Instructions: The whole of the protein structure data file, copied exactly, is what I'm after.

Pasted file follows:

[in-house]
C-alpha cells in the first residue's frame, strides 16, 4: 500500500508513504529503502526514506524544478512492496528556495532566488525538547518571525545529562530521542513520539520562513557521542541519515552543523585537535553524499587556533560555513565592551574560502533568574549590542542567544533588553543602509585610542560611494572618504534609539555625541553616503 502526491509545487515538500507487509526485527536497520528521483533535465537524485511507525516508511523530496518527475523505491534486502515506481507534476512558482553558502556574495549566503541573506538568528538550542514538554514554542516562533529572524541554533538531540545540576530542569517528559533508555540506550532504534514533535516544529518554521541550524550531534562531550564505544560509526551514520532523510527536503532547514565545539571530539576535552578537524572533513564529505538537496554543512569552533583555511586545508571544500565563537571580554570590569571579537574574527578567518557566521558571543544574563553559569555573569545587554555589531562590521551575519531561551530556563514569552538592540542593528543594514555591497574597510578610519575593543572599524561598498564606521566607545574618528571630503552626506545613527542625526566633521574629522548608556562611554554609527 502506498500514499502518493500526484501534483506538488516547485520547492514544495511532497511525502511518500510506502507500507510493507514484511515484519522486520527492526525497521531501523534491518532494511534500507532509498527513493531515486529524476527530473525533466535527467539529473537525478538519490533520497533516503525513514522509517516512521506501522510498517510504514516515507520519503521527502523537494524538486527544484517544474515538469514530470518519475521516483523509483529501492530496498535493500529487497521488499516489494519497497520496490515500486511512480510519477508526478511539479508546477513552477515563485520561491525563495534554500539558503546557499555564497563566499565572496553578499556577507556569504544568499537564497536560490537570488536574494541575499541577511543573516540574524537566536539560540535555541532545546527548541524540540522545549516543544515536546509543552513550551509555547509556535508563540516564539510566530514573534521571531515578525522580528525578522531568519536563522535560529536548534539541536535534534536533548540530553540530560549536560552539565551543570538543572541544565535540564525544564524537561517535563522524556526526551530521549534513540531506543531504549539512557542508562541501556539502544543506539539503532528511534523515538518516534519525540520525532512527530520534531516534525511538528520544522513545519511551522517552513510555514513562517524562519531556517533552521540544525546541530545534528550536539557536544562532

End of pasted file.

[in-house]
C-alpha cells in the first residue's frame, strides 16, 4: 500500500508513504529503502526514506524544478512492496528556495532566488525538547518571525545529562530521542513520539520562513557521542541519515552543523585537535553524499587556533560555513565592551574560502533568574549590542542567544533588553543602509585610542560611494572618504534609539555625541553616503 502526491509545487515538500507487509526485527536497520528521483533535465537524485511507525516508511523530496518527475523505491534486502515506481507534476512558482553558502556574495549566503541573506538568528538550542514538554514554542516562533529572524541554533538531540545540576530542569517528559533508555540506550532504534514533535516544529518554521541550524550531534562531550564505544560509526551514520532523510527536503532547514565545539571530539576535552578537524572533513564529505538537496554543512569552533583555511586545508571544500565563537571580554570590569571579537574574527578567518557566521558571543544574563553559569555573569545587554555589531562590521551575519531561551530556563514569552538592540542593528543594514555591497574597510578610519575593543572599524561598498564606521566607545574618528571630503552626506545613527542625526566633521574629522548608556562611554554609527 502506498500514499502518493500526484501534483506538488516547485520547492514544495511532497511525502511518500510506502507500507510493507514484511515484519522486520527492526525497521531501523534491518532494511534500507532509498527513493531515486529524476527530473525533466535527467539529473537525478538519490533520497533516503525513514522509517516512521506501522510498517510504514516515507520519503521527502523537494524538486527544484517544474515538469514530470518519475521516483523509483529501492530496498535493500529487497521488499516489494519497497520496490515500486511512480510519477508526478511539479508546477513552477515563485520561491525563495534554500539558503546557499555564497563566499565572496553578499556577507556569504544568499537564497536560490537570488536574494541575499541577511543573516540574524537566536539560540535555541532545546527548541524540540522545549516543544515536546509543552513550551509555547509556535508563540516564539510566530514573534521571531515578525522580528525578522531568519536563522535560529536548534539541536535534534536533548540530553540530560549536560552539565551543570538543572541544565535540564525544564524537561517535563522524556526526551530521549534513540531506543531504549539512557542508562541501556539502544543506539539503532528511534523515538518516534519525540520525532512527530520534531516534525511538528520544522513545519511551522517552513510555514513562517524562519531556517533552521540544525546541530545534528550536539557536544562532